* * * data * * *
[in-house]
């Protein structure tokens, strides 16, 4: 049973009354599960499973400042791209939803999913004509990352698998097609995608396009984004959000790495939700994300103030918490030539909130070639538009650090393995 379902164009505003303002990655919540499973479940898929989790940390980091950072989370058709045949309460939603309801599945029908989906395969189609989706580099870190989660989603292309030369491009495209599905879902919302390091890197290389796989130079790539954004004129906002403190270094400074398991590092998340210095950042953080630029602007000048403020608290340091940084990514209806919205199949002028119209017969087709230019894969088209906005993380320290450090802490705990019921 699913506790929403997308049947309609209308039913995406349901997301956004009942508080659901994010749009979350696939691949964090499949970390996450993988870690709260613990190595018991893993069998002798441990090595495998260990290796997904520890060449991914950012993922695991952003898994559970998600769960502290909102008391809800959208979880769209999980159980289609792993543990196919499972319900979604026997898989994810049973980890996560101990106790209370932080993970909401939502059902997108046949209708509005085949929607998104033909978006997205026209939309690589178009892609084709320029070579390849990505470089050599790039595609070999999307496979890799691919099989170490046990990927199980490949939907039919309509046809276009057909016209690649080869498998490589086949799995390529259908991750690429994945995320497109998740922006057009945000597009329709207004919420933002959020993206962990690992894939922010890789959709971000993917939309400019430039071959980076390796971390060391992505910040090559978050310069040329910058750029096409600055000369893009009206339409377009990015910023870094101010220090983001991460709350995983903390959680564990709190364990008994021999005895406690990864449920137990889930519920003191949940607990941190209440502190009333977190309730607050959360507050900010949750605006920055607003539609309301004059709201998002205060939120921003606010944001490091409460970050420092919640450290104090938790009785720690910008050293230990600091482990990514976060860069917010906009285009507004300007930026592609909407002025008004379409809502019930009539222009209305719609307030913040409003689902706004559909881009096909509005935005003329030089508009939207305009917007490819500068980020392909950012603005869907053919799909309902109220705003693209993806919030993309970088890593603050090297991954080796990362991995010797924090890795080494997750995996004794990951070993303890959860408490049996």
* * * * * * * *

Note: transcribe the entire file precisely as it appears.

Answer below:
[in-house]
């Protein structure tokens, strides 16, 4: 049973009354599960499973400042791209939803999913004509990352698998097609995608396009984004959000790495939700994300103030918490030539909130070639538009650090393995 379902164009505003303002990655919540499973479940898929989790940390980091950072989370058709045949309460939603309801599945029908989906395969189609989706580099870190989660989603292309030369491009495209599905879902919302390091890197290389796989130079790539954004004129906002403190270094400074398991590092998340210095950042953080630029602007000048403020608290340091940084990514209806919205199949002028119209017969087709230019894969088209906005993380320290450090802490705990019921 699913506790929403997308049947309609209308039913995406349901997301956004009942508080659901994010749009979350696939691949964090499949970390996450993988870690709260613990190595018991893993069998002798441990090595495998260990290796997904520890060449991914950012993922695991952003898994559970998600769960502290909102008391809800959208979880769209999980159980289609792993543990196919499972319900979604026997898989994810049973980890996560101990106790209370932080993970909401939502059902997108046949209708509005085949929607998104033909978006997205026209939309690589178009892609084709320029070579390849990505470089050599790039595609070999999307496979890799691919099989170490046990990927199980490949939907039919309509046809276009057909016209690649080869498998490589086949799995390529259908991750690429994945995320497109998740922006057009945000597009329709207004919420933002959020993206962990690992894939922010890789959709971000993917939309400019430039071959980076390796971390060391992505910040090559978050310069040329910058750029096409600055000369893009009206339409377009990015910023870094101010220090983001991460709350995983903390959680564990709190364990008994021999005895406690990864449920137990889930519920003191949940607990941190209440502190009333977190309730607050959360507050900010949750605006920055607003539609309301004059709201998002205060939120921003606010944001490091409460970050420092919640450290104090938790009785720690910008050293230990600091482990990514976060860069917010906009285009507004300007930026592609909407002025008004379409809502019930009539222009209305719609307030913040409003689902706004559909881009096909509005935005003329030089508009939207305009917007490819500068980020392909950012603005869907053919799909309902109220705003693209993806919030993309970088890593603050090297991954080796990362991995010797924090890795080494997750995996004794990951070993303890959860408490049996």